By Leah Den Hartogh
The 2019 Federal Budget contained some good news for the HVAC/R industry. Labelled “Investing in the Middle Class” and released March 19, these included investments in energy efficiency and skills training, support for regulatory harmonization, and prompt payment.
The Federal government plans to invest $1.01 billion to boost energy efficiency in residential, commercial and multi-unit buildings. Funds for this will be delivered via the Federation of Canadian Municipalities (FCM) through their Green Municipal Fund.
Community focused retrofit supports will receive $350 million, another $300 million will go to “Community EcoEfficiency Acceleration,” which supports municipal initiatives to support home energy retrofits, and $300 million is allotted to the “Sustainable Affordable Housing Innovation,” to provide financing and support to affordable housing developments to improve energy efficiency in new and existing housing.
The commitment to energy efficiency programs was more than the industry expected, reported Martin Luymes, vice president of government and stakeholder relations for the Heating, Refrigeration and Air Conditioning Institute of Canada (HRAI), at the annual Ontario Geothermal Association conference at the Hilton Mississauga on April 4. The new initiatives give more power to municipalities in rolling out energy efficiency programs.
HRAI states that its member should expect to see some stimulus to encourage energy efficiency retrofits. FCM will also be getting a $2.2 billion infrastructure infusion this year based on the Gas Tax.
Skilled trades boost
A new “Canada Training Benefit” will be launched per the budget. It is intended to help people plan for and get the training they need in a changing marketplace. More than $1.7 billion will be invested by the federal government over five years, and $586.5 million per year ongoing. This will include programs such as:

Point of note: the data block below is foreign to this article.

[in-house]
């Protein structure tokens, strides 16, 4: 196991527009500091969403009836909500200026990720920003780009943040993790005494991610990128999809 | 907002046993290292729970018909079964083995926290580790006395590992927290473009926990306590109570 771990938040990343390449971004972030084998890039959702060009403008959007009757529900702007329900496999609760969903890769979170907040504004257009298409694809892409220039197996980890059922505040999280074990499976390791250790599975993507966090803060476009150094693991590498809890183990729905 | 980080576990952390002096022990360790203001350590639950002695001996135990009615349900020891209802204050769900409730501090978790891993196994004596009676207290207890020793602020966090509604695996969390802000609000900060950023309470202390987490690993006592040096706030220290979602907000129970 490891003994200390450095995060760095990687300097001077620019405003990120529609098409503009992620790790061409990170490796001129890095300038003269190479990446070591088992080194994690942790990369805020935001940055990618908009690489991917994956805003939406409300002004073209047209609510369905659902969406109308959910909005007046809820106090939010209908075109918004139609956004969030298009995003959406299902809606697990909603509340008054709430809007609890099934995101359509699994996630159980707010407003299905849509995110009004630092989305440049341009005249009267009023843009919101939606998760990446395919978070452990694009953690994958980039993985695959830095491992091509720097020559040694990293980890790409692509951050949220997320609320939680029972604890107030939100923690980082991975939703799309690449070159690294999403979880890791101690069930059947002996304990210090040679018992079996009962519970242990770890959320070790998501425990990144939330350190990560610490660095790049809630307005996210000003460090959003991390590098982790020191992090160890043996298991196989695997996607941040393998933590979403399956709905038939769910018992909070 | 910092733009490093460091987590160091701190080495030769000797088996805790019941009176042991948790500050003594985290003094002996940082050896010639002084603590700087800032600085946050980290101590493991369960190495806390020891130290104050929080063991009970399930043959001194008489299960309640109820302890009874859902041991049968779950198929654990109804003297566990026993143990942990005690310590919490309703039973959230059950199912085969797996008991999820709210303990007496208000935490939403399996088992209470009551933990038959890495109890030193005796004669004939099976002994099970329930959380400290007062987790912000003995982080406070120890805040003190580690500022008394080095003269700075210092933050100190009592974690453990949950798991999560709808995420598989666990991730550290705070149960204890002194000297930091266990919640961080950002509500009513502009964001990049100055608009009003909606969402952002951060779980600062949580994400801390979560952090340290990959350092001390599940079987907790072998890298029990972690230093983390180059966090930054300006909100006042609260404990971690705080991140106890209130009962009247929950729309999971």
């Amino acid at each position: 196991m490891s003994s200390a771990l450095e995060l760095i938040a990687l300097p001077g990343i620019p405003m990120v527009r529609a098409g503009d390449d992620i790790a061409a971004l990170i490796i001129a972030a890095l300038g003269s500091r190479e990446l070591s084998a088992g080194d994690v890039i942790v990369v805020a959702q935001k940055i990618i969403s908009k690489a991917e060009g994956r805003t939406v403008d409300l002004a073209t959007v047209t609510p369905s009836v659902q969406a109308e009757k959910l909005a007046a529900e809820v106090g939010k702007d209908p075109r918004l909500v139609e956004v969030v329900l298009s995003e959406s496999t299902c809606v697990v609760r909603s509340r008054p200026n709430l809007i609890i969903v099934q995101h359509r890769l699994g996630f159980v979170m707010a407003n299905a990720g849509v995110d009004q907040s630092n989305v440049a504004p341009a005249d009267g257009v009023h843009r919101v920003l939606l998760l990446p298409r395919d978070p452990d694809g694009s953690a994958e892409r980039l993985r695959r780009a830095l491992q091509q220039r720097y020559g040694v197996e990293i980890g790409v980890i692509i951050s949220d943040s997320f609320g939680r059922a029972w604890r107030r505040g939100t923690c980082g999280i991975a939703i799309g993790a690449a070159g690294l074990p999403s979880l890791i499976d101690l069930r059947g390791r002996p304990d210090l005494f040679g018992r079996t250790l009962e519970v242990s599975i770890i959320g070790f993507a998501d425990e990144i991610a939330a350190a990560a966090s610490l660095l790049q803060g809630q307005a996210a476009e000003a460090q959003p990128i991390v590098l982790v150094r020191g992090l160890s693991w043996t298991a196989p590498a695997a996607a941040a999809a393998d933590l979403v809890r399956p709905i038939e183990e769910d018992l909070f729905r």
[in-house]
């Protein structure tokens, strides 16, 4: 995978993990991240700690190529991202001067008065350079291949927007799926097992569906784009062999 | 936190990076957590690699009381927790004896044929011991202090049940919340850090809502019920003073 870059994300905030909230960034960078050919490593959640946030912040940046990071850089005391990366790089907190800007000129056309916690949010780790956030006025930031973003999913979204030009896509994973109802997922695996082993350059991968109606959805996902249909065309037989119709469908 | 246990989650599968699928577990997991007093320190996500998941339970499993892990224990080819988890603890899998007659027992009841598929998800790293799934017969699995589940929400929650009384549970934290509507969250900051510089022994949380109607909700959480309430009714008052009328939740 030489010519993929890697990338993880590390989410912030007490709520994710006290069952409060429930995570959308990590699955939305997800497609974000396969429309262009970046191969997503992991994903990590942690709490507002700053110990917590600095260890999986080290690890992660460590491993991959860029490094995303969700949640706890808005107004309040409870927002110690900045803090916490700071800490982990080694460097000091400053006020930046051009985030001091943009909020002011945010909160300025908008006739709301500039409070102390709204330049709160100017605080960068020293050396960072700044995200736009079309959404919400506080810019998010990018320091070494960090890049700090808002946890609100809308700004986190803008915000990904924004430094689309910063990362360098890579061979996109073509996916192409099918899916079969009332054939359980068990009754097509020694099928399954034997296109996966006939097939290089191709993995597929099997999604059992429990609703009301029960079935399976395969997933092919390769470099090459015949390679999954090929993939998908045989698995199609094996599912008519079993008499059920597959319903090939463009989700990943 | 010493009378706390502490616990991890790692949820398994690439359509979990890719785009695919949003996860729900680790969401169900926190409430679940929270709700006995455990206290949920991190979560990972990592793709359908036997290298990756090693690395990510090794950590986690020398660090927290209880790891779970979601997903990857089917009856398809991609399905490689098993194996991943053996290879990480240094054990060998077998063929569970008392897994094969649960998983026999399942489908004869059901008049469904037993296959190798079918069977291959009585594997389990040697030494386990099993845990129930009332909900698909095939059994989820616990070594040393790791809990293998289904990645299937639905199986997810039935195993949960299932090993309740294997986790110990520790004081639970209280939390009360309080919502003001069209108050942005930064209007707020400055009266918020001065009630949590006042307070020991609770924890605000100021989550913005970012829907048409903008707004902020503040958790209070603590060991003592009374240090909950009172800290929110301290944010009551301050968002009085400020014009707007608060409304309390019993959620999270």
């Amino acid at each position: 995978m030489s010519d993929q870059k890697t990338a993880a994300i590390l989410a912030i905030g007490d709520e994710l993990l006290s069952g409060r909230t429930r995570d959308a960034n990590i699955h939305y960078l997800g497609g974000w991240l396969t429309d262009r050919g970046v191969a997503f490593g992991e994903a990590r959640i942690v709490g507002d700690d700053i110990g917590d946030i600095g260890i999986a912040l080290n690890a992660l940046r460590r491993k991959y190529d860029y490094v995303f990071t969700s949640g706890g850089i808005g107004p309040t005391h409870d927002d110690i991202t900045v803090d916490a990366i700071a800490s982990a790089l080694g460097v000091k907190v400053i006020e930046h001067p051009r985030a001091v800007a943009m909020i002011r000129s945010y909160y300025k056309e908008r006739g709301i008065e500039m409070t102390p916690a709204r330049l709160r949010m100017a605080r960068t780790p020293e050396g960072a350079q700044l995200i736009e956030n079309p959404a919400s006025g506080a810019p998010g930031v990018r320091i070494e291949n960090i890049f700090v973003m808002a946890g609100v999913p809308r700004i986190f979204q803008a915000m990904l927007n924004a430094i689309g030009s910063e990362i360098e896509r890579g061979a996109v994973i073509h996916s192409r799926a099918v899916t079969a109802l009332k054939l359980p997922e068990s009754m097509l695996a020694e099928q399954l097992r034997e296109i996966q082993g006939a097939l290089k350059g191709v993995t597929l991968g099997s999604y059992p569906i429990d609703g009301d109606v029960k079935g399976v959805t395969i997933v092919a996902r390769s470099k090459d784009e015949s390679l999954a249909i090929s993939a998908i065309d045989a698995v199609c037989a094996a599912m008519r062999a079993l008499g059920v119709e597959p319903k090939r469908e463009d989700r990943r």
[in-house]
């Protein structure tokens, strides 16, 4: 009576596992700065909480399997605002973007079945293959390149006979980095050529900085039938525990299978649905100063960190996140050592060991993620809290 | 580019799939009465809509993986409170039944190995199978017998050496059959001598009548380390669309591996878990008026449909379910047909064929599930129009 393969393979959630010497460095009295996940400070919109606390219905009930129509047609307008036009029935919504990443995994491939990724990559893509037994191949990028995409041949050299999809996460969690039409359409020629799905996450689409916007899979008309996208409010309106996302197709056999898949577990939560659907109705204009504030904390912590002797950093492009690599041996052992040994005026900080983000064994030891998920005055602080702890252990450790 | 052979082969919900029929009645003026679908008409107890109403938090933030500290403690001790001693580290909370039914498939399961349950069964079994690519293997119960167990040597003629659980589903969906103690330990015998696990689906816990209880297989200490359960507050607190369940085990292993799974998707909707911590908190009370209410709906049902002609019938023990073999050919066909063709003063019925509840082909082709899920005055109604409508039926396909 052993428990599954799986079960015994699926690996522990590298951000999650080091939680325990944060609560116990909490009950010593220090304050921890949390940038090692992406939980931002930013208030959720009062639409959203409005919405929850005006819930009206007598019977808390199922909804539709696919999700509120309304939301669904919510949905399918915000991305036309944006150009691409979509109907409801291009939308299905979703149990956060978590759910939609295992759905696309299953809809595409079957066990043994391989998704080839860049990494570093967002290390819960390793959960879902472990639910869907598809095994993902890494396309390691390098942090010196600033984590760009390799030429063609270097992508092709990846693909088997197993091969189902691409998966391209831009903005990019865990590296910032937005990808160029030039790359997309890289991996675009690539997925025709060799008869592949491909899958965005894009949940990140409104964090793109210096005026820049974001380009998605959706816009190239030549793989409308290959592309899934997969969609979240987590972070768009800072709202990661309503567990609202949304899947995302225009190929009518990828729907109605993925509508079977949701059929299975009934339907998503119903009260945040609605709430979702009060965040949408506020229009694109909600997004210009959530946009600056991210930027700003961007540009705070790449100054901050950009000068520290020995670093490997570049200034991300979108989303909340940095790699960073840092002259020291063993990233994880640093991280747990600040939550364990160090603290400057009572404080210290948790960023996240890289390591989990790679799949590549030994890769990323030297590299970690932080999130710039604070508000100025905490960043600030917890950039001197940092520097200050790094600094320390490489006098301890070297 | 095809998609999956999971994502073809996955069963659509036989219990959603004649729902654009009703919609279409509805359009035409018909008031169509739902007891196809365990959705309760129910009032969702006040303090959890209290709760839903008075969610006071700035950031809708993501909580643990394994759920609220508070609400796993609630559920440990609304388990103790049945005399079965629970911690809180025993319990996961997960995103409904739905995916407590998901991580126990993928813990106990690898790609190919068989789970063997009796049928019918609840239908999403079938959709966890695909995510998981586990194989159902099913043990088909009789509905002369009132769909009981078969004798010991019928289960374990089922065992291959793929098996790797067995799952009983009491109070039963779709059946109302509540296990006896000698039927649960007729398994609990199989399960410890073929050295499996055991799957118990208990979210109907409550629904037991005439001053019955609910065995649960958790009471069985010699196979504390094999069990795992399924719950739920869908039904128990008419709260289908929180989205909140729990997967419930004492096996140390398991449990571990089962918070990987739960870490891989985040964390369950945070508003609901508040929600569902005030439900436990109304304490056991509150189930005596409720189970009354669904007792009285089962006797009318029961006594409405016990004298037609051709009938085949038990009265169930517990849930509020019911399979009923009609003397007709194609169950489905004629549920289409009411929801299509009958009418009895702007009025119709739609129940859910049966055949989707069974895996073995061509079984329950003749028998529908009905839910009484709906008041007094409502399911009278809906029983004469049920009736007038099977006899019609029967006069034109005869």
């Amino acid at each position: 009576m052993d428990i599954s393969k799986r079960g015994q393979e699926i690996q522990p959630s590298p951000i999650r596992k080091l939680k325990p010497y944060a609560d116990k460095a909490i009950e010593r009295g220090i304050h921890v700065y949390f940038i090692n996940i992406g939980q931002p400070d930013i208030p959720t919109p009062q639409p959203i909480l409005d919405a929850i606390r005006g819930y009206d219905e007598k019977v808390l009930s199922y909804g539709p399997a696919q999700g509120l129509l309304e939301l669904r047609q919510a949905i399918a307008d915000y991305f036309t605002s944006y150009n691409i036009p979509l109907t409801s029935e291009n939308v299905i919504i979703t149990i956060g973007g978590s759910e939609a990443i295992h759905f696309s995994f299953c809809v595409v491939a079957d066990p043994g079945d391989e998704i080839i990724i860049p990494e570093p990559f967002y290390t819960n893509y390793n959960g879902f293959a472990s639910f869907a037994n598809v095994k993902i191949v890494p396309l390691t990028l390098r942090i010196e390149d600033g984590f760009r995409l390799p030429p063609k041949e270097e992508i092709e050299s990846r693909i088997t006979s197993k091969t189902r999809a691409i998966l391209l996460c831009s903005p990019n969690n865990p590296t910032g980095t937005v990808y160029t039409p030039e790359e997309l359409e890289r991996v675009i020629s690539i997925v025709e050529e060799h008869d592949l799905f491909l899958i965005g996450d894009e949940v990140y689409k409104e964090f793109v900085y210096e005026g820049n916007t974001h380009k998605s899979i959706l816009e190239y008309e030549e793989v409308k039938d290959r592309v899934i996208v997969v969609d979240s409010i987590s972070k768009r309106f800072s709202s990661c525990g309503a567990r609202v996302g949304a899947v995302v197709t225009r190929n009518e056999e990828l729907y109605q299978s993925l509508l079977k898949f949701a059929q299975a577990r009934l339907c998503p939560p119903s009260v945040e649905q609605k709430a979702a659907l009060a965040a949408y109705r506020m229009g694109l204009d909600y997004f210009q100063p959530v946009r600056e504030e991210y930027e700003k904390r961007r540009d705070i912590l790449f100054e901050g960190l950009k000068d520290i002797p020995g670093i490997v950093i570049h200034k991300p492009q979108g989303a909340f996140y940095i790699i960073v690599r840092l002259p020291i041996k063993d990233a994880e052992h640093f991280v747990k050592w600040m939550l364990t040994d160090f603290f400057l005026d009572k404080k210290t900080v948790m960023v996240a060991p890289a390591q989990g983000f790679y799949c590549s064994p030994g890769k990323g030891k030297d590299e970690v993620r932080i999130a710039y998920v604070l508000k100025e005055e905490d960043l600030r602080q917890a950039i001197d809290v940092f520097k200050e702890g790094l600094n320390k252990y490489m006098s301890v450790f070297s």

Canada Training Credit: a new, non-taxable credit to help Canadians with the cost of training fees. Workers between the ages of 25 and 64 can accumulate a balance at a rate of $250 per year up to a lifetime limit of $5,000. This can be used in training programs at colleges, universities and eligible institutions providing occupational skills training starting in 2020.
The budget also included an “E.I. Small Business Premium Rebate” for businesses paying employment premiums equal to or less than $20,000 per year. It is expected to start in 2020 to alleviate the impact on the E.I. training support benefit for small businesses.
Skills Canada can expect $40 million over four years, starting in 2020-2021, and $10 million per year ongoing, to encourage more young people to consider training and work in the skilled trades.
Finally, prompt payment
The long battle to get prompt payment at the federal level seems to be in the final rounds. The planned government legislation will include an adjudication mechanism and ensure that payments flow down the construction supply chain promptly for federal construction projects on federal property.
Though no promises were made as part of the budget, it did include support for regulatory harmonization among provinces. Per the budget, “The government is working with provinces and territories to better harmonize regulations across provincial and territorial boundaries, opening up the door to more seamless internal trade.”
But the goal isn’t just to end there. There are hopes to further harmonize regulations with international trading partners as well. This is done through a number of regulatory cooperation bodies such as the Canadian Free Trade Agreement Regulatory Reconciliation and Cooperation Table, the Canada-U.S. Regulatory Cooperation Council and the Regulatory Cooperation Forum of the Canada- European Union Comprehensive Economic and Trade Agreement.
As part of the budget, $3.1 million per year in ongoing funding to the Treasury Board Secretariat, starting in 2020-2021, will be provided to support its leadership of the government’s regulatory cooperation priorities.
For more details about the 2019 Federal Budget, please visit www.budget.gc.ca.
By Leah Den Hartogh